What do the extra contacts on hotshoe do? (v3 related)

Discussion in 'Digital Photography' started by clutch@lycos.com, Mar 1, 2005.

  1. Guest

    I was playing with my Sony DSC-V3 when I remembered I had a Vivitar
    2800-D in a bag with my old Cannon EF (cannon required content). I
    wonder if this thing works on my new Sony. The EF (film slr has
    contacts + edge).

    I see that my flash has 4 contact points plus the contact that catches
    the edge of hot shoe making 5 contact points. I snap it on, turn on
    the power and take some shots. Wow! seems to work.

    Pretty good considering I bought the flash to do my sister's wedding
    and her 8 year old son wasn't born at the time. The use before date
    on the duracells is Jan 2002.

    So now I am wondering what I am missing since the V3 has one more
    contact than my flash? What does that one do?

    BTW, if anyone has the 2800-D, not the 2800, if you could scan the
    manual and e-mail it to my address in sig line, that would be really
    nice. Vivitar seems to want me to pay a 3rd party 10 bucks to
    download a pdf. I'd don't think I want the manual that badly.

    Thanks,

    Wes
    --
    Reply to:
    Whiskey Echo Sierra Sierra AT Gee Tee EYE EYE dot COM
    Lycos address is a spam trap.
     
    , Mar 1, 2005
    #1
    1. Advertising

  2. wrote:
    > I was playing with my Sony DSC-V3 when I remembered I had a Vivitar
    > 2800-D in a bag with my old Cannon EF (cannon required content). I
    > wonder if this thing works on my new Sony. The EF (film slr has
    > contacts + edge).
    >
    > I see that my flash has 4 contact points plus the contact that catches
    > the edge of hot shoe making 5 contact points. I snap it on, turn on
    > the power and take some shots. Wow! seems to work.
    >
    > Pretty good considering I bought the flash to do my sister's wedding
    > and her 8 year old son wasn't born at the time. The use before date
    > on the duracells is Jan 2002.
    >
    > So now I am wondering what I am missing since the V3 has one more
    > contact than my flash? What does that one do?
    >
    > BTW, if anyone has the 2800-D, not the 2800, if you could scan the
    > manual and e-mail it to my address in sig line, that would be really
    > nice. Vivitar seems to want me to pay a 3rd party 10 bucks to
    > download a pdf. I'd don't think I want the manual that badly.
    >
    > Thanks,
    >
    > Wes


    First I suggest that you make sure any flash you use is compatible with
    your camera. Some, especially old flashes, have a higher voltage - current
    trip circuit that can damage the electronics of your newer digital camera.

    As for what the extra contacts do, many things. They can tell the flash
    to set off some pre-flashes to reduce red eye, change angle of projection to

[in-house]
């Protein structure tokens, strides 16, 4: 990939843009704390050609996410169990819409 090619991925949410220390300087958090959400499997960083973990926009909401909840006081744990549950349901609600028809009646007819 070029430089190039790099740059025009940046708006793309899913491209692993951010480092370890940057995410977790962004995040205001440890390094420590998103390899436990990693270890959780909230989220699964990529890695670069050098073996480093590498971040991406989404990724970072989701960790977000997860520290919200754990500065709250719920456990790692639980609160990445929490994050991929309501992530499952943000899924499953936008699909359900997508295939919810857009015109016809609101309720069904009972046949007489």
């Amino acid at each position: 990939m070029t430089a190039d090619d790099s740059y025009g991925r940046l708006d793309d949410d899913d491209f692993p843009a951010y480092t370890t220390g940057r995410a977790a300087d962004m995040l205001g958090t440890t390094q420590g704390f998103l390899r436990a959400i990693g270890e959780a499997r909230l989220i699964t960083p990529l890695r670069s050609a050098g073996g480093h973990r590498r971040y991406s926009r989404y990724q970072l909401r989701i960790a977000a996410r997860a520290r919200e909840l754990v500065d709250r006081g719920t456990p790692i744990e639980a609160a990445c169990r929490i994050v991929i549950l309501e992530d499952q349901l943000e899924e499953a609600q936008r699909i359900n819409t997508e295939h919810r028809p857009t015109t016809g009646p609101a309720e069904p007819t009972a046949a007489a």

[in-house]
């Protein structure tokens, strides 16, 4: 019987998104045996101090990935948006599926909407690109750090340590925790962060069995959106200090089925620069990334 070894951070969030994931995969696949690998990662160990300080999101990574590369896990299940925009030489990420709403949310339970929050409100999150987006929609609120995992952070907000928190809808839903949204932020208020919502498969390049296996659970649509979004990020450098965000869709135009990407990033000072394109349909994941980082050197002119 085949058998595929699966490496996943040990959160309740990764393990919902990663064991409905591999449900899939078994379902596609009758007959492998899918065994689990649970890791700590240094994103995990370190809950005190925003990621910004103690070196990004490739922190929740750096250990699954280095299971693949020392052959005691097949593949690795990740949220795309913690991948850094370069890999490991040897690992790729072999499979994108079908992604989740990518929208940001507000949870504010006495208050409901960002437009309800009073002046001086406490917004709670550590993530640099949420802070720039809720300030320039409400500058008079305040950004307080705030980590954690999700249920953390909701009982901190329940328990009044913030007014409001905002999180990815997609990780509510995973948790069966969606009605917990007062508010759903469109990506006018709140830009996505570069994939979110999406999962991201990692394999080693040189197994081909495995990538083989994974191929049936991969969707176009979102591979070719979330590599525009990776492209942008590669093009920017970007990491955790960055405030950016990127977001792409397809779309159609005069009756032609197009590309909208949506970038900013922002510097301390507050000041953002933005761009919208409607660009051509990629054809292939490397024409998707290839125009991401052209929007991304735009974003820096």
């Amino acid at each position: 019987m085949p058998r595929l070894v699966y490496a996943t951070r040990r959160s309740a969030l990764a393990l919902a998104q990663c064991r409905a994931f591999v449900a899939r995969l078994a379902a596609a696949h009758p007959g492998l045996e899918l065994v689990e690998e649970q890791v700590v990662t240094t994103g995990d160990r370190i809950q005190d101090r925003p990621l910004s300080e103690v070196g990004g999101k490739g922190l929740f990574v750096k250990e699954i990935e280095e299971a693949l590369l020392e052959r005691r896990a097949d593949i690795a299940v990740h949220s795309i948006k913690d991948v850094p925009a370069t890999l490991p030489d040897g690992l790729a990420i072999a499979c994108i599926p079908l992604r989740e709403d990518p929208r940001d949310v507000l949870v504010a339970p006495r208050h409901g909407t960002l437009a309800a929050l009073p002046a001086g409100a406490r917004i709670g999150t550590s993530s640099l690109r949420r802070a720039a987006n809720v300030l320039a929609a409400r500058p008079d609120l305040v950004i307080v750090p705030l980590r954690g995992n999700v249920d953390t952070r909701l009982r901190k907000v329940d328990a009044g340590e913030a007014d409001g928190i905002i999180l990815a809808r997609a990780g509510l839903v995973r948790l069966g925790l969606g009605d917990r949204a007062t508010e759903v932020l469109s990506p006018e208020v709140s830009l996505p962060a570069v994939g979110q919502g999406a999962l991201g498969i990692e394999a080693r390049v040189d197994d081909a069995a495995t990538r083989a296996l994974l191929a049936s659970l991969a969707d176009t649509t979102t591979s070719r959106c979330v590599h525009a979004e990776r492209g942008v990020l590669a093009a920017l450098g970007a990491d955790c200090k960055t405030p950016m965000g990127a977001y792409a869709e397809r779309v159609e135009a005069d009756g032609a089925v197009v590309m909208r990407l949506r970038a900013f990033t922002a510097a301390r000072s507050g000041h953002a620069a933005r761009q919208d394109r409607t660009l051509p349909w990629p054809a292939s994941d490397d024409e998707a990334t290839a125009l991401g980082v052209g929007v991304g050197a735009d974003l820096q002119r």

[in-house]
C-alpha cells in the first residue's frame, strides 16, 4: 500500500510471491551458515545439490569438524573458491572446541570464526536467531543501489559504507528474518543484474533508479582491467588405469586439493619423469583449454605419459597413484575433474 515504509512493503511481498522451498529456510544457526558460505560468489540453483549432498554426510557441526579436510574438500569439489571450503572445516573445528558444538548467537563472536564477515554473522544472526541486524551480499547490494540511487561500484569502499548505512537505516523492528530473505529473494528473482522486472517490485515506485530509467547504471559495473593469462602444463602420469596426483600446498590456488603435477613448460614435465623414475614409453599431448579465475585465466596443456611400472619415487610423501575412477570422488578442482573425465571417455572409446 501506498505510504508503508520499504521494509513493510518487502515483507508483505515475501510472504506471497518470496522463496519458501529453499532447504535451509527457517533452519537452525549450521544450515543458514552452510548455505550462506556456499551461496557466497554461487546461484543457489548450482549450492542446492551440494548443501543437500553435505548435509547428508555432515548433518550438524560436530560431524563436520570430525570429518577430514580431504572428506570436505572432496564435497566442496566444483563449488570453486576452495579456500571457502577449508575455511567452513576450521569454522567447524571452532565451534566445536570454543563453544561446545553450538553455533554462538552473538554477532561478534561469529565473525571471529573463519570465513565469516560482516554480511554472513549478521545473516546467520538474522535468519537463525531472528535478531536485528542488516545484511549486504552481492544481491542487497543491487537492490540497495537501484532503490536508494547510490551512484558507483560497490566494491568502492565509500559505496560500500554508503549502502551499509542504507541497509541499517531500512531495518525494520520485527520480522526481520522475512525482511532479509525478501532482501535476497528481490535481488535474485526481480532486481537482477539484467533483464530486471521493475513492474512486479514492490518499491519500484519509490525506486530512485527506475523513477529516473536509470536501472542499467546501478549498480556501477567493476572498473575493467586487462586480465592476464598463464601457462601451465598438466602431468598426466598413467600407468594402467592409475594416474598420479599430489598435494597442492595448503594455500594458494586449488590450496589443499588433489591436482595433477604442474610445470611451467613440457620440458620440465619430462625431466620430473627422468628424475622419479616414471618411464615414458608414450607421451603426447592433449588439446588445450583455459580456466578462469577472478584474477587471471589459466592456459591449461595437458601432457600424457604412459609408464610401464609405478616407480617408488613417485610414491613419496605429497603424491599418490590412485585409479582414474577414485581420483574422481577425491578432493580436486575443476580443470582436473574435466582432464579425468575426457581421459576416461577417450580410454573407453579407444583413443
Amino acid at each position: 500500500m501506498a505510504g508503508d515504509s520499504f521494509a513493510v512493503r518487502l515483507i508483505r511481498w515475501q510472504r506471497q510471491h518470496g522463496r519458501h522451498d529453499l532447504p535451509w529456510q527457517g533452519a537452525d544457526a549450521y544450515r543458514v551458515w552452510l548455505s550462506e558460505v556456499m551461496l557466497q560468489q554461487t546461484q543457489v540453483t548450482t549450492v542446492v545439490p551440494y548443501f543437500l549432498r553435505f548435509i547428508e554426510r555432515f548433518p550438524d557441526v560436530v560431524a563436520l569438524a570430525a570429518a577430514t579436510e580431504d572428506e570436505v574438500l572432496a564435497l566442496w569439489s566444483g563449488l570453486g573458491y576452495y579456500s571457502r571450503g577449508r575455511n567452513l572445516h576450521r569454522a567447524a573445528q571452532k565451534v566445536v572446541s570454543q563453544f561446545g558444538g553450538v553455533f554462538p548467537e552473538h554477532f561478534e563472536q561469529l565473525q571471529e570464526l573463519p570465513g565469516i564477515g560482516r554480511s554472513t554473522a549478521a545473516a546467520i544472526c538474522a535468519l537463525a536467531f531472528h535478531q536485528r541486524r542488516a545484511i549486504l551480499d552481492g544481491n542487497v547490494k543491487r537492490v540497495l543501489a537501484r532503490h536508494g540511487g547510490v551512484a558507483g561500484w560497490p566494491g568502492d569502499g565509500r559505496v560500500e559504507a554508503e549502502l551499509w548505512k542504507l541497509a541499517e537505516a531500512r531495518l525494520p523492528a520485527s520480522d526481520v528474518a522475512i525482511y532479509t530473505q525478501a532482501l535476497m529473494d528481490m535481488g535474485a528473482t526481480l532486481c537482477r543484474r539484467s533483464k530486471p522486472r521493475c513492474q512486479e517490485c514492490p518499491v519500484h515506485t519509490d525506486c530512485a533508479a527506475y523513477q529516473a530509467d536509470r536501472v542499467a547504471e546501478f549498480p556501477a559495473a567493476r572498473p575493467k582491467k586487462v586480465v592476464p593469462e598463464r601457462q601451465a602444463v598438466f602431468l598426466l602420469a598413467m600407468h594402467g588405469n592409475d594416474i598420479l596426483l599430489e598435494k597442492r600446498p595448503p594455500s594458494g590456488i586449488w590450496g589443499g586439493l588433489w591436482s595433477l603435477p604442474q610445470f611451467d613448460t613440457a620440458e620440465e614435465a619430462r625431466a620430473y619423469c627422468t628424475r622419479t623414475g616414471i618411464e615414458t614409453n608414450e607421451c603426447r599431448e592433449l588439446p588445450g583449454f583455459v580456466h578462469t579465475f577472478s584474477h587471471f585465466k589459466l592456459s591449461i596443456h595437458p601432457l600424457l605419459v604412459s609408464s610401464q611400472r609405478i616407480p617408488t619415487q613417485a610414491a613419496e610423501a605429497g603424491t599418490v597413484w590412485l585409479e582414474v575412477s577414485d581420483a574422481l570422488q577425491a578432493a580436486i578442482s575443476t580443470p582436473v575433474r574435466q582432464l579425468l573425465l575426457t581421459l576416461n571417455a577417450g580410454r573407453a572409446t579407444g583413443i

accommodate zoom lens, send information from the camera for various
    exposure-power output.

    --
    Joseph Meehan

    26 + 6 = 1 It's Irish Math
     
    Joseph Meehan, Mar 1, 2005
    #2
    1. Advertising

  3. ECM Guest

    wrote:
    > I was playing with my Sony DSC-V3 when I remembered I had a Vivitar
    > 2800-D in a bag with my old Cannon EF (cannon required content). I
    > wonder if this thing works on my new Sony. The EF (film slr has
    > contacts + edge).
    >
    > I see that my flash has 4 contact points plus the contact that

    catches
    > the edge of hot shoe making 5 contact points. I snap it on, turn on
    > the power and take some shots. Wow! seems to work.
    >
    > Pretty good considering I bought the flash to do my sister's wedding
    > and her 8 year old son wasn't born at the time. The use before date
    > on the duracells is Jan 2002.
    >
    > So now I am wondering what I am missing since the V3 has one more
    > contact than my flash? What does that one do?
    >
    > BTW, if anyone has the 2800-D, not the 2800, if you could scan the
    > manual and e-mail it to my address in sig line, that would be really
    > nice. Vivitar seems to want me to pay a 3rd party 10 bucks to
    > download a pdf. I'd don't think I want the manual that badly.
    >
    > Thanks,
    >
    > Wes
    > --
    > Reply to:
    > Whiskey Echo Sierra Sierra AT Gee Tee EYE EYE dot COM
    > Lycos address is a spam trap.


    The extra contacts are for TTL ("through the lens") control of a
    dedicated flash. It's very nice to have, but not absolutely necessary,
    especially if you understand how to use a flash manually.

    HOWEVER! I'll warn you to be VERY careful of the old Vivitar - the
    "trigger voltage" could be so high it could damage your V3. I don't
    know where it is anymore, but I've seen a webpage that reports of the
    trigger voltage for a bunch of flashes - maybe some of the other
    net'zens here will be able to find it. You should also check in your V3
    manual for trigger voltage - what the maximum recommended is. Some
    digital cameras have a circuit to protect the camera from the higher
    voltage, most new cameras don't.

    Good Luck!
    ECM
     
    ECM, Mar 1, 2005
    #3
  4. SeaAce Guest

    <> wrote in message
    news:...
    > I was playing with my Sony DSC-V3 when I remembered I had a Vivitar